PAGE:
For Japan's Nobukazu Kuriki, it wasn't the weather or the treacherous footing or a lack of oxygen that derailed his climb to the top of Mount Everest, the world's highest mountain at 8,848 meters.
In Kuriki's case, it was something much more mundane and bothersome―he was forced to abandon his final ascent because pesky crows had gotten into his food supply.
Kuriki, 29, who has climbed some of the world's highest mountains, found out the hard way this month that crows will go to great heights to get what they want. The Sapporo native was surprised to discover on Oct. 12 that the food he had buried in the snow some 10 days earlier at the 7,800-meter point during a practice climb on Everest had been dug up and eaten by crows.
The worst part of it, however, was that the fuel tank for an outdoor burner he had buried so he could melt snow into drinking water was also missing.
That was life-threatening for a climber. At an altitude of over 8,000 meters, where there is only about one-third of the oxygen compared with sea level, climbers need to consume a lot of water to prevent altitude sickness. The lack of drinking water made it impossible for Kuriki to attempt his final ascent. Reluctantly, he informed his base camp by radio of his decision to give up the climb.
"The weather was good and it was the final stage," Kuriki said of that fateful moment. "I never thought I'd be derailed by crows."
The crow problem near the Everest summit is actually well-known among climbers. A party of Nihon University climbers, who started their ascent from the Chinese side of Mount Everest in spring 1995, also had their food eaten by crows at their camp at an altitude of about 7,200 meters.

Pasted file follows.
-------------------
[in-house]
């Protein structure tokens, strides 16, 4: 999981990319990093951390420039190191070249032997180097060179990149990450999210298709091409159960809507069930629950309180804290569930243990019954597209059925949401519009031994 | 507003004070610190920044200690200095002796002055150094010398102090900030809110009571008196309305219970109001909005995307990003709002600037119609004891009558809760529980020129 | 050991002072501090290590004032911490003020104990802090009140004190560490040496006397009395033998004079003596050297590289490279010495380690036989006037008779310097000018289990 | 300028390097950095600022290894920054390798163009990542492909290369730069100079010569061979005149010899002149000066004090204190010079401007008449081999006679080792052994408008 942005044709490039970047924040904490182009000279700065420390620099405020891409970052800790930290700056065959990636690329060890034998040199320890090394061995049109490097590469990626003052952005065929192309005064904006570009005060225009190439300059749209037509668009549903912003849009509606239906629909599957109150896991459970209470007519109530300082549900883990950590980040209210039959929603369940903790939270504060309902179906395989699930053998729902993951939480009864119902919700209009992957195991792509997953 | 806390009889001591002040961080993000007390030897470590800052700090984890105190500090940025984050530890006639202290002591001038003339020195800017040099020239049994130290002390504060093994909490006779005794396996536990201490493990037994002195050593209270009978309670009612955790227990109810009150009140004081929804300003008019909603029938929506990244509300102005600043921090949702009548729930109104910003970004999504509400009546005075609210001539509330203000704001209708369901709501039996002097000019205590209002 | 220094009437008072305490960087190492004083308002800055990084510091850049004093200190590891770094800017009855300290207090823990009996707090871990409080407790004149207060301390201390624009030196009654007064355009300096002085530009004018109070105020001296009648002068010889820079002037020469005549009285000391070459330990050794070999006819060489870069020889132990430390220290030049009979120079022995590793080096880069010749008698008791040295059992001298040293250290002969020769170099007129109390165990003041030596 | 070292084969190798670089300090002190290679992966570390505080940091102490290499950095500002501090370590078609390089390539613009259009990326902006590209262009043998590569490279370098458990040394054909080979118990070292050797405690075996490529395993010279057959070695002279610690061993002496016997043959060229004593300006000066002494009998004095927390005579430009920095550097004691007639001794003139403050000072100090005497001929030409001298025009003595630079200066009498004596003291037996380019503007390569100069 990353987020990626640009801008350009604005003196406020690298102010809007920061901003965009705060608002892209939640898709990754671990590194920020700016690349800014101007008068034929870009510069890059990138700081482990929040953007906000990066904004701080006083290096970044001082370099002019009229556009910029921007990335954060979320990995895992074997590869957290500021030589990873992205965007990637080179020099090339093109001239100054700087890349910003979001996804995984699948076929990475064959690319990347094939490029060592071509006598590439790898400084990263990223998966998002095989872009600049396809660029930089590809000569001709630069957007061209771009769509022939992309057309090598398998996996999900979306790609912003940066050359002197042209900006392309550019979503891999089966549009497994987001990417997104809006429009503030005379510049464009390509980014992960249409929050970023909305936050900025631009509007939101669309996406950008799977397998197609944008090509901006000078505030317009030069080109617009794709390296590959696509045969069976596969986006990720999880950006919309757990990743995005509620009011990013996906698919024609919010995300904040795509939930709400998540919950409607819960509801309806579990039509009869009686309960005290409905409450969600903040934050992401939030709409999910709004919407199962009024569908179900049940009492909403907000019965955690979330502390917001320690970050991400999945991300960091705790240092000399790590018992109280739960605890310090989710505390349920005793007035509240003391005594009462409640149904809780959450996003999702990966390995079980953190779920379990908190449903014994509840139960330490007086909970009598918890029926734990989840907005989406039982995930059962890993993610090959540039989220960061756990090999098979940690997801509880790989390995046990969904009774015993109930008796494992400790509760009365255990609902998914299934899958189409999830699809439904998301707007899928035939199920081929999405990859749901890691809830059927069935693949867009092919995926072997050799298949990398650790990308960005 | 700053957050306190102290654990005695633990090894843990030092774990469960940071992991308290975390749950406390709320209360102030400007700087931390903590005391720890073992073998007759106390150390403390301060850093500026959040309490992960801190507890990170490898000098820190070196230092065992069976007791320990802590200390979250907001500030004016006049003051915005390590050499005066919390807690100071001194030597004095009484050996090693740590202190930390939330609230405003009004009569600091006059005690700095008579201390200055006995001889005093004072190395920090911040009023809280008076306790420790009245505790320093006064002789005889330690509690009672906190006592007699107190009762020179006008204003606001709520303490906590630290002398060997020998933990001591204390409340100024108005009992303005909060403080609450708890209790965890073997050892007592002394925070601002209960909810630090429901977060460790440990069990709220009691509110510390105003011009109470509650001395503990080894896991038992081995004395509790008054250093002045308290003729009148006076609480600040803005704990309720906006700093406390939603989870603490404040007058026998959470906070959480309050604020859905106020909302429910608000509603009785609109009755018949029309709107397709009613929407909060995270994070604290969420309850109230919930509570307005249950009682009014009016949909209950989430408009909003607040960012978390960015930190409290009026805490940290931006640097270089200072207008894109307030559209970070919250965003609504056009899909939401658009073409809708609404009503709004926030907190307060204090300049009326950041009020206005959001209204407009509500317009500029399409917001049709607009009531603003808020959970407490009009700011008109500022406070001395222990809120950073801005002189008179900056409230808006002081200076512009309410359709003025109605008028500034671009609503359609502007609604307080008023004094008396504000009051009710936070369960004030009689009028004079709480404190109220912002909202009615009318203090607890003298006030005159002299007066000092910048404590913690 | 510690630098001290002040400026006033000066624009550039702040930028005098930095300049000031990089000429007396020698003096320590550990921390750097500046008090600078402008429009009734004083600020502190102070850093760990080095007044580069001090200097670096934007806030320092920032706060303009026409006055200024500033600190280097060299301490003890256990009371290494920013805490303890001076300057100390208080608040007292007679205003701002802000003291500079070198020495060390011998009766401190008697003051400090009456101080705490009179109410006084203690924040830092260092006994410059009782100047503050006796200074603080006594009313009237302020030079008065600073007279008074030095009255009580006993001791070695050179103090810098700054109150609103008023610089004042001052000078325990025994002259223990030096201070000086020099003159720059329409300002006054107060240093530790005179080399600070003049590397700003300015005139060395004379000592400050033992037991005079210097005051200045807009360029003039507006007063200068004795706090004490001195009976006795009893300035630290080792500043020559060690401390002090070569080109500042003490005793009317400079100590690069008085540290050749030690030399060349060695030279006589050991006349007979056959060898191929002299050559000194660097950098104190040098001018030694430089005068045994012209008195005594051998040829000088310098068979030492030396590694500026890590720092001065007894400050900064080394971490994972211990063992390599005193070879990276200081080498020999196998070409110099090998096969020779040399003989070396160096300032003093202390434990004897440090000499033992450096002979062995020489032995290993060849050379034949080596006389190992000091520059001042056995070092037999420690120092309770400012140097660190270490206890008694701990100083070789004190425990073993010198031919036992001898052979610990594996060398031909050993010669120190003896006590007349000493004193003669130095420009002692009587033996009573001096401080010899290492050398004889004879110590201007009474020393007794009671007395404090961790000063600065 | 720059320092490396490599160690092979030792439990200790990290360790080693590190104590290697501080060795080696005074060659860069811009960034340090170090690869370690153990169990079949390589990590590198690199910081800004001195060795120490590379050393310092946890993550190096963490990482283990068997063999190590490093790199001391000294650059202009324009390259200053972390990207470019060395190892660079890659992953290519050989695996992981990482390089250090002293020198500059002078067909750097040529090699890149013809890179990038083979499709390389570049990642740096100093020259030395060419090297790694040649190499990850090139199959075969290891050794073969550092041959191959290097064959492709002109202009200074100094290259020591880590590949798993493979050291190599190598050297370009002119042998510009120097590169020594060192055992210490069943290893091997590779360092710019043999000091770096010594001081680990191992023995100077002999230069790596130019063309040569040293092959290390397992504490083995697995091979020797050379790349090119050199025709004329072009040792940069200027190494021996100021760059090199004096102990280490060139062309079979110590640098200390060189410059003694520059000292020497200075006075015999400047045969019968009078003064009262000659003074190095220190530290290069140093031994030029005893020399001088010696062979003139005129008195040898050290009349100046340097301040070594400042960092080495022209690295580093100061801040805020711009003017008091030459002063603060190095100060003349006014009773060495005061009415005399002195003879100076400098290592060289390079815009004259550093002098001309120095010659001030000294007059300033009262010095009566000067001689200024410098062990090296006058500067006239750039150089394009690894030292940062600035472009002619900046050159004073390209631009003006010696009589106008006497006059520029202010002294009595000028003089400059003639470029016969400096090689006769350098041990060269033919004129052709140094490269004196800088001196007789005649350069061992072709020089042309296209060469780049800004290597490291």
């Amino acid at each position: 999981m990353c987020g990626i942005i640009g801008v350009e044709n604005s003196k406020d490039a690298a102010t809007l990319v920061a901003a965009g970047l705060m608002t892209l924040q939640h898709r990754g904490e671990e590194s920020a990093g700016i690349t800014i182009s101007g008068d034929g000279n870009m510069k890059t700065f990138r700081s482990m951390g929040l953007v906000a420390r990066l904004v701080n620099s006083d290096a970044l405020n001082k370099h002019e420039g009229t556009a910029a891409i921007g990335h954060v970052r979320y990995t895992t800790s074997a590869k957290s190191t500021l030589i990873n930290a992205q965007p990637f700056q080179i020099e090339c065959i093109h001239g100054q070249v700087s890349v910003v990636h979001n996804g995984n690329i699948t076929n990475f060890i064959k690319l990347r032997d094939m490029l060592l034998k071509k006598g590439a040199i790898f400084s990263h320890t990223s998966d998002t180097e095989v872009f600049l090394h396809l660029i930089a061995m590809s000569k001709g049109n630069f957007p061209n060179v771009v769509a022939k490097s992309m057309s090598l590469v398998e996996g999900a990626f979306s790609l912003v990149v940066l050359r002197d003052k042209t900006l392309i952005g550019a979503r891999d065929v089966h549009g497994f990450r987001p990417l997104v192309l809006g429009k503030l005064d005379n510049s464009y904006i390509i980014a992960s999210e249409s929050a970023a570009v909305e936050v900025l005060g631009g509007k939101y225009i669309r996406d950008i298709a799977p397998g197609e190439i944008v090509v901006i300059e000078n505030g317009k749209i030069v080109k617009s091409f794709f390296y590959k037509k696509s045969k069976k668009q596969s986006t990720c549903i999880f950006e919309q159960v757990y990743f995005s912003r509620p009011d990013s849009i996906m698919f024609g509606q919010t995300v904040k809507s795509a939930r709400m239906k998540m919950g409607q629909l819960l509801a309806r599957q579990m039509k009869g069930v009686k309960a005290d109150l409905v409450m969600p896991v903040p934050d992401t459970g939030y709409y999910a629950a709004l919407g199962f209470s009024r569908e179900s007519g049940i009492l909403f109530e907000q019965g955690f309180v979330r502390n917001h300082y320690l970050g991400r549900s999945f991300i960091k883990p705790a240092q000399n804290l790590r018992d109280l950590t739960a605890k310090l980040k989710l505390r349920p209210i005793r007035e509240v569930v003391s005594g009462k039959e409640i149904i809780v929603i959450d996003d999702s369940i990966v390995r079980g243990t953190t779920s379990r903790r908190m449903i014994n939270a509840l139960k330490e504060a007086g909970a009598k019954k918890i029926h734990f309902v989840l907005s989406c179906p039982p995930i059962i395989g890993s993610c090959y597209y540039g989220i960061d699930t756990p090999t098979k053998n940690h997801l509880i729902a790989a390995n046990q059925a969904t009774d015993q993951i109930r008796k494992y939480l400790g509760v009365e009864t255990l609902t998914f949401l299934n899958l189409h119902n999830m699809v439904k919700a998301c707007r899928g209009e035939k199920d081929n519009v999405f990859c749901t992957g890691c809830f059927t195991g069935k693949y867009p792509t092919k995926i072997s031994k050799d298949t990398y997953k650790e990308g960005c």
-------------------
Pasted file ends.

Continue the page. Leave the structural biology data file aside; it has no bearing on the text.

"Crows pecked their way through the tent and ate our sausages and other food," recalled Kiyoshi Furuno, 50, who was one of the climbers in the party.
According to Yutaka Kanai, 55, chief researcher at the Wild Bird Society of Japan who has studied cranes in the Himalayas, the 7,800-meter area where Kuriki's food was buried is usually not a habitat for crows because there is typically no food at such a high altitude. But mainly in the spring, with almost 1,000 climbers, including local guides, ascending Mount Everest in recent years, crows have been seen at higher altitudes in search of the climbers' food.
"Preparing to deal with the crows is now common sense for Everest climbers," pointed out Gota Miura, 42, who reached the summit of Mount Everest in 2003. "Climbers should wrap their food and other supplies really well."
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